Holding My Breath: Women, Work, and Parenthood
As a viewer, I’ve enjoyed this first mini season of Parenthood. This series, more than any other in recent memory, speaks to my life as it is or as I perceive it will be, which is a whole separate viewing motivation from that which defines most of my DVR selections that are otherwise dominated by anti-heroes these days. Admittedly, I’m surprised by my engagement with the show—especially after being caught off-guard this fall by Modern Family and to some extent Cougar Town—the family has returned to my viewing queue with a vengeance.
As I tell my students as I try to lead them to critical media consumption, my goal is not to make them dislike their pleasures, but to be able to recognize the operation of ideology amidst the candy-coated fun. Thus my pleasure in this show often runs up against its occasional foray into politically-charged representational terrain as gender politics are somewhat an inevitability (perhaps someone else can raise the series’ handling of race and interracial parenthood). I’ve particularly found myself holding my breath as the series tiptoes through the minefield of questions of women and work.
On the surface, legal eagle Julia and her stay-at-home husband may seem the central character pair for these topics, but the series notably offers a range of strategies, choices, and takes on motherhood and work. To the series’ credit, it often “goes there”—into those contentious waters of clearly gendered dilemmas about women’s work, motherhood, and guilt that were a mainstay of a lot of 1980s and 1990s drama. I also get the sense the writers know the complexity of the politics—complexity that most recent depictions of adult women have chosen to simply avoid by uniformly writing characters with highly professionalized careers—but hold my breath because charting a way through remains unclear, whether for television characters or in conversations with moms at the park. Thus, while there have been some missteps this season (why couldn’t Adam have not just supported the idea of Christina going back to work, but pushed back at Christina’s assessment that her children needed her too much “right now” in the final seconds of an episode that did an otherwise brilliant job of depicting the challenges women face re-entering the work force or feeling like their work in the home matters?), I credit the series with providing viewers with a stay-at-home mom and a mom who is trying to find her calling instead of staying in the safe zone of personally troubled but professionally successful women that are have been the new norm.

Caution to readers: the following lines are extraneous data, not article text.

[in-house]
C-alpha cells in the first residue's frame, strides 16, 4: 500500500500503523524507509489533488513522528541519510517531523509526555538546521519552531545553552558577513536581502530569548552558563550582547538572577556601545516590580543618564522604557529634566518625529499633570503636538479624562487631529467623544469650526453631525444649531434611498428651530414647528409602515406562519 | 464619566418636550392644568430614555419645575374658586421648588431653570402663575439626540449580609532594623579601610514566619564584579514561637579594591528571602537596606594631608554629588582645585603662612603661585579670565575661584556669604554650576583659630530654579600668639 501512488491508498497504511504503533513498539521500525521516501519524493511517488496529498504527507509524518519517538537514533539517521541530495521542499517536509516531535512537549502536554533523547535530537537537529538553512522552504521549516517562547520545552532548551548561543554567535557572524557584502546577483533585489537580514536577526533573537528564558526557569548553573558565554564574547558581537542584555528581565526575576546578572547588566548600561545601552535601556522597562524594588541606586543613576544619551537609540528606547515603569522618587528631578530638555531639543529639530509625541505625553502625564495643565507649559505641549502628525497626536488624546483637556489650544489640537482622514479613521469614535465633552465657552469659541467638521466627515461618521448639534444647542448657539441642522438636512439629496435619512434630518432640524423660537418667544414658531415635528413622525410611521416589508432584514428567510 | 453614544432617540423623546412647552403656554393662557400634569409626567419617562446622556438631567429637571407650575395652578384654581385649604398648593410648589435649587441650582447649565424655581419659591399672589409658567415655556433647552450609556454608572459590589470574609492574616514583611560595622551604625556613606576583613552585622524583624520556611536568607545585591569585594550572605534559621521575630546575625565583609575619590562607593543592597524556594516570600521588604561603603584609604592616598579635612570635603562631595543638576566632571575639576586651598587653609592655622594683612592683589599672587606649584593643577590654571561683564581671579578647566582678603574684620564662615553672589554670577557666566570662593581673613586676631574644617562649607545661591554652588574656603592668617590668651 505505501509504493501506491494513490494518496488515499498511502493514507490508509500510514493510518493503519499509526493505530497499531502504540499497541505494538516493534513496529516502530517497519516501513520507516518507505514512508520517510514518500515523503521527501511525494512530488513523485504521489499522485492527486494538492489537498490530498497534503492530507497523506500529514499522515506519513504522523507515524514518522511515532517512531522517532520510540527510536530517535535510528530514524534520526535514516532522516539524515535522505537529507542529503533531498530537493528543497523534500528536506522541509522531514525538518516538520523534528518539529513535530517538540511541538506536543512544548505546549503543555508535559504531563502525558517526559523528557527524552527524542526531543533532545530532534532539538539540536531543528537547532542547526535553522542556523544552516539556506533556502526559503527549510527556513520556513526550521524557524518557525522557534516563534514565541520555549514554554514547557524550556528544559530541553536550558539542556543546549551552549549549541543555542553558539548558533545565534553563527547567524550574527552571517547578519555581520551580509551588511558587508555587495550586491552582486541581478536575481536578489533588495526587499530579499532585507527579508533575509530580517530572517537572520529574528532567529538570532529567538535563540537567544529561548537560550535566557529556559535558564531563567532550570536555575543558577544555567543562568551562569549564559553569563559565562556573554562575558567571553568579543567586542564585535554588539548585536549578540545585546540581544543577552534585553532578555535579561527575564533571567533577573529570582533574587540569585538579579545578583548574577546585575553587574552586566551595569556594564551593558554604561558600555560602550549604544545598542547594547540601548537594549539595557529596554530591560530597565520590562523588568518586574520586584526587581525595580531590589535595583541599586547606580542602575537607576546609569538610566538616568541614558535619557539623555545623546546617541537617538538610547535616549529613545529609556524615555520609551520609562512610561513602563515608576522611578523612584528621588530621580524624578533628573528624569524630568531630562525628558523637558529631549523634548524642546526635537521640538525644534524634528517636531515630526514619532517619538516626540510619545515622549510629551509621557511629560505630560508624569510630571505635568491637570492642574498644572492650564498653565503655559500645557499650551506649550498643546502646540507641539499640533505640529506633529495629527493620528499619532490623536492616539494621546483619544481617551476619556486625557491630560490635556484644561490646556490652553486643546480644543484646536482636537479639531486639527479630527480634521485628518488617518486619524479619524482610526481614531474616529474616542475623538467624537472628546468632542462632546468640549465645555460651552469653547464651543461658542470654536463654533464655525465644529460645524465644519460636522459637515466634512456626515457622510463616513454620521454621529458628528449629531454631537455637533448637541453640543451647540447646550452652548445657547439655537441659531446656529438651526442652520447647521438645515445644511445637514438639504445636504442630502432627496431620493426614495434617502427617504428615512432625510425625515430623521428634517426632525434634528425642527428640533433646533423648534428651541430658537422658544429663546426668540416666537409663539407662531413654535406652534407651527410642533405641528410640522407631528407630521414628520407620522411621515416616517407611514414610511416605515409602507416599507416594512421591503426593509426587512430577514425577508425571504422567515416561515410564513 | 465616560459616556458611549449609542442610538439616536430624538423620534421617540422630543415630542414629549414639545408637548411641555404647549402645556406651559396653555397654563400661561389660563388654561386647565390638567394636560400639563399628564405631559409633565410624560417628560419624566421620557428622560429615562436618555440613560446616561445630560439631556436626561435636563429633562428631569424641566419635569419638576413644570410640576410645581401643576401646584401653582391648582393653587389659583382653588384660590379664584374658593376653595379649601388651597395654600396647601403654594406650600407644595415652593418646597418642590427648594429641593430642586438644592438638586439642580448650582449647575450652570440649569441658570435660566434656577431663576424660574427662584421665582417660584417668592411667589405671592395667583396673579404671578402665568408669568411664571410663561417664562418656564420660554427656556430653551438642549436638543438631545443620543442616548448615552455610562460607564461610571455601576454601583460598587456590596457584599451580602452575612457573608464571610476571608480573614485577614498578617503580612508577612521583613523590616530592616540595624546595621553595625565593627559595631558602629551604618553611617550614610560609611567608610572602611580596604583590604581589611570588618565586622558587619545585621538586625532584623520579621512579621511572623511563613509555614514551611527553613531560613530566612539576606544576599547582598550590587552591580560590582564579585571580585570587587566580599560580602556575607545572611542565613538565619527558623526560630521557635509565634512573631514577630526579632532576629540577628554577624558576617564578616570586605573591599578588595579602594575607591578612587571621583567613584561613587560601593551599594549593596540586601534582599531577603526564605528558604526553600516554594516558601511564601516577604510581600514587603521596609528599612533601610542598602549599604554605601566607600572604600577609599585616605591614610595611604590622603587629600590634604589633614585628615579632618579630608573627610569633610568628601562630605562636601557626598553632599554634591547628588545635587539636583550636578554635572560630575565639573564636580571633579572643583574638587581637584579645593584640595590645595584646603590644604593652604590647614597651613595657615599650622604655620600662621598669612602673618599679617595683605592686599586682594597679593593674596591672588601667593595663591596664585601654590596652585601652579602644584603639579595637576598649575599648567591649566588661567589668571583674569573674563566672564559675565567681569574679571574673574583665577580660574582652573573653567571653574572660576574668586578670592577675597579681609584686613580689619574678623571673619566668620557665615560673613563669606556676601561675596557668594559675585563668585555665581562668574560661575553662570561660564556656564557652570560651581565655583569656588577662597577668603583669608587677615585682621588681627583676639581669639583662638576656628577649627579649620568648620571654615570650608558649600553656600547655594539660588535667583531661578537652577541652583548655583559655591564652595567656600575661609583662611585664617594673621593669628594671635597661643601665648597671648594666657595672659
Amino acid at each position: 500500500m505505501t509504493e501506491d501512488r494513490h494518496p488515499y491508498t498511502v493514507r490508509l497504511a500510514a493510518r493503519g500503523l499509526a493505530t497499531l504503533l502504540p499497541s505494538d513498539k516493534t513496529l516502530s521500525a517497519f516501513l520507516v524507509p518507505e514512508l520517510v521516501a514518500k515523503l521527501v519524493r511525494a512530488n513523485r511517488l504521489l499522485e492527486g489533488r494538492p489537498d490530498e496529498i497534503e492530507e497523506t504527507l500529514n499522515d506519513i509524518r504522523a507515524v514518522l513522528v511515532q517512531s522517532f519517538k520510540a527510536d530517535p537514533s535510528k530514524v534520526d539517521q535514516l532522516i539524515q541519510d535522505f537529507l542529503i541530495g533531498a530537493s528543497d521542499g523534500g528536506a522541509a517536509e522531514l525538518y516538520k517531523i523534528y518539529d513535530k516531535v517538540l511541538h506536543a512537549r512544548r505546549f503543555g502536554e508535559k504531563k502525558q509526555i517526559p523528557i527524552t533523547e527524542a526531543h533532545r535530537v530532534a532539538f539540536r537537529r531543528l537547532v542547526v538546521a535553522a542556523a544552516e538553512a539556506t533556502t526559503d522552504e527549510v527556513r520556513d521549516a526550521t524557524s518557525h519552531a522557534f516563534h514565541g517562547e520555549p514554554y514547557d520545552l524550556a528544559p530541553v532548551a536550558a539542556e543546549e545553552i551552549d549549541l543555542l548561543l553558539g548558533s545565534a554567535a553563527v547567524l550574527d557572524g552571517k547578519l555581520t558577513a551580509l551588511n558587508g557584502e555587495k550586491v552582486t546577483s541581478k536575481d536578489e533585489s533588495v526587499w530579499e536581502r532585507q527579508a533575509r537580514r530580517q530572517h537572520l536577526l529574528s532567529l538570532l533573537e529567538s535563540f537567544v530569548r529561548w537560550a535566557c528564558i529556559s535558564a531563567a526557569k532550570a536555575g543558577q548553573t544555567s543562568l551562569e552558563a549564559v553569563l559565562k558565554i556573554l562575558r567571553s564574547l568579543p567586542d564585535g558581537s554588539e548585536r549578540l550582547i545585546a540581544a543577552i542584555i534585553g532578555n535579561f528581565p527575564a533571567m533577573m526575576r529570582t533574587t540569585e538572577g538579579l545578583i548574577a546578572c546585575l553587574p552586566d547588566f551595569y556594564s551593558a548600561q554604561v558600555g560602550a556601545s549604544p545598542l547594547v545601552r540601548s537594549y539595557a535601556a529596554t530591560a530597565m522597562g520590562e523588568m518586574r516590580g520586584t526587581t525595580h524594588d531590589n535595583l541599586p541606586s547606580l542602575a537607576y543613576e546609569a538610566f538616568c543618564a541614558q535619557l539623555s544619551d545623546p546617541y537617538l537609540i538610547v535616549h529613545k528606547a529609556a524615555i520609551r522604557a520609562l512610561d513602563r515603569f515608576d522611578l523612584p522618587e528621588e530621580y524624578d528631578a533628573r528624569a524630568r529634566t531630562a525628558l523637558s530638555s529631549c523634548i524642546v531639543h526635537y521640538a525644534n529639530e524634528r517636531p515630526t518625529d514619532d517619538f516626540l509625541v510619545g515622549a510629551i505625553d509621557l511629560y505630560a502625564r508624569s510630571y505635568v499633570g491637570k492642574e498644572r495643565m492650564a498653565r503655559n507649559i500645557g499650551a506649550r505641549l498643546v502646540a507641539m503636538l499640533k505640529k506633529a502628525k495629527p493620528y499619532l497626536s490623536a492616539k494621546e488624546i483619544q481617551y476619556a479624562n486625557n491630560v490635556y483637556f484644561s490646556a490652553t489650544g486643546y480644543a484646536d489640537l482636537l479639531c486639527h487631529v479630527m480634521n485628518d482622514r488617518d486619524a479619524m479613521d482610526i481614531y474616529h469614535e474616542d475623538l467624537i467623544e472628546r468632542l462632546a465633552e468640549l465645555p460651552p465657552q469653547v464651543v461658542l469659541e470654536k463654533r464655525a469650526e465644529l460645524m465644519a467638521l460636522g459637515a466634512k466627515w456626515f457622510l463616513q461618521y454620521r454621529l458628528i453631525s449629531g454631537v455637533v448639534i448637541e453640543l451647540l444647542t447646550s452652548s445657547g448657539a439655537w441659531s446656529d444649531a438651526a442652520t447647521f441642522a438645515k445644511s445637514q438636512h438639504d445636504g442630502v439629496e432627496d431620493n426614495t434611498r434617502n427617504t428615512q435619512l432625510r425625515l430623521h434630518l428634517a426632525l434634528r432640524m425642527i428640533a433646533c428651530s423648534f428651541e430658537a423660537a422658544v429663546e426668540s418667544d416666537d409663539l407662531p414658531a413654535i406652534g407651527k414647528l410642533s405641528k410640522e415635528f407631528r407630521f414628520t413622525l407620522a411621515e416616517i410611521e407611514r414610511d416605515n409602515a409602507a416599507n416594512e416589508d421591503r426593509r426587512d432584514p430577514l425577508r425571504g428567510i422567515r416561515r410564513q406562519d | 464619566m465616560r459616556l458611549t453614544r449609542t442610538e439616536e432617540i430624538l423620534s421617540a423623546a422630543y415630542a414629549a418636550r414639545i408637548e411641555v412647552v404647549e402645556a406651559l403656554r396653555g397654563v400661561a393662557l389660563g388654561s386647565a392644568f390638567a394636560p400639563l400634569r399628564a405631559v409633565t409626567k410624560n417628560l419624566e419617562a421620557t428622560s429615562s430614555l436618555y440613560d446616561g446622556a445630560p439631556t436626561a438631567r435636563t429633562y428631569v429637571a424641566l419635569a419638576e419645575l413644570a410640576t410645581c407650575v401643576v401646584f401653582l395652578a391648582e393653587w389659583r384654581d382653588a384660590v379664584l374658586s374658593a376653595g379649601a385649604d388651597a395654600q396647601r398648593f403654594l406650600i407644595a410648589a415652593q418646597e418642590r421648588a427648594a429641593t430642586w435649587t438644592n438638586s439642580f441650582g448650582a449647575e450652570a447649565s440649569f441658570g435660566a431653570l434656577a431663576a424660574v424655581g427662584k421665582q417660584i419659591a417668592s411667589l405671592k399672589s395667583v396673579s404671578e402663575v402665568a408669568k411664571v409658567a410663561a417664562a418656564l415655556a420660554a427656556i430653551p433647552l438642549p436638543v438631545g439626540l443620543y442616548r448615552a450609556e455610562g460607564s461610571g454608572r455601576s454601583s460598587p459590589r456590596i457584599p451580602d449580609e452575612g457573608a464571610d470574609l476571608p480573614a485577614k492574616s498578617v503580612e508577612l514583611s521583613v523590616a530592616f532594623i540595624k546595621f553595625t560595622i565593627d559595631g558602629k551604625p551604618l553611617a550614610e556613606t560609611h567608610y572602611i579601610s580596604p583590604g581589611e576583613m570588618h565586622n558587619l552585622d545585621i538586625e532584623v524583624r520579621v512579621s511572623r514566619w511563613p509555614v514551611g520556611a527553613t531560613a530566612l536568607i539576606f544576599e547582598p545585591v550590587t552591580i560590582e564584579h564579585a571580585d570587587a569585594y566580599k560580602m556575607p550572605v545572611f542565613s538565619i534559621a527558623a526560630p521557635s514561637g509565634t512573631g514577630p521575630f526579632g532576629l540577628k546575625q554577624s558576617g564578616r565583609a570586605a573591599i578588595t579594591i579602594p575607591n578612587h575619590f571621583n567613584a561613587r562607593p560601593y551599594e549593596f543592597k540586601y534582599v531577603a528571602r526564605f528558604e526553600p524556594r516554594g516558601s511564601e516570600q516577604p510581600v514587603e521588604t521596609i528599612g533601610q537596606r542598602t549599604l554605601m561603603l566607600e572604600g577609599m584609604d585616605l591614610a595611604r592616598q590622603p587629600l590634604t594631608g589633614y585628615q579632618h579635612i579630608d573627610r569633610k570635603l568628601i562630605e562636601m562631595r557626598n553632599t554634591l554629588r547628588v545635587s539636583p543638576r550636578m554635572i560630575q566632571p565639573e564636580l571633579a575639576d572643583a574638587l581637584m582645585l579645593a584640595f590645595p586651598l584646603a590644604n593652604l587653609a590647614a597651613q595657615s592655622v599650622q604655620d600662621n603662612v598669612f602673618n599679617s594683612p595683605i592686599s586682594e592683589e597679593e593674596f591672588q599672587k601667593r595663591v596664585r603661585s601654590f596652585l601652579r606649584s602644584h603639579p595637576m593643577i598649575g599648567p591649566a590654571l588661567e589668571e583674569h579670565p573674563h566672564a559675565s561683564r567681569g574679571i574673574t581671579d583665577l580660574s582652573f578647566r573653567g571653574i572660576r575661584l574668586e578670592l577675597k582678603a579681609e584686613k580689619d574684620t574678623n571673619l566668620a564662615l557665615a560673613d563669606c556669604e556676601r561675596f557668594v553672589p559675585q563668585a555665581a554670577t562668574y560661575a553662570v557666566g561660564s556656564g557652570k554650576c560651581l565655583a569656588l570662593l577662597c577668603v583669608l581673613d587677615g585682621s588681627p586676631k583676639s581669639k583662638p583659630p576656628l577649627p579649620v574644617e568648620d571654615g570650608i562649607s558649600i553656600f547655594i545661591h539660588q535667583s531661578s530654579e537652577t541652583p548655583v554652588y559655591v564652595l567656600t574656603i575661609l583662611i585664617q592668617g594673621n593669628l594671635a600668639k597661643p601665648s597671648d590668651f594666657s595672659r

In many ways, Julia is the prototypic late 20th century female character as a tough, motivated lawyer who is the sole breadwinner for her husband and grade-school-aged daughter. Yet she is also a generation younger than the women who embodied these dilemmas in the past—instead she grew up appreciating and assuming the benefits of Title IX and gender equity. The fact that the series really hasn’t devoted plot time to debating its stay-at-home father is notable for its normalization. I appreciate that the series doesn’t depict this role reversal as easy; parenthood, in any configuration, isn’t. The multi-generational aspect of the show also offers rich context, with family patriarch Zeke ‘s advice that Crosby tell his girlfriend to give up an out-of-state opportunity wisely going unheeded and no doubt setting up a central problematic for next season.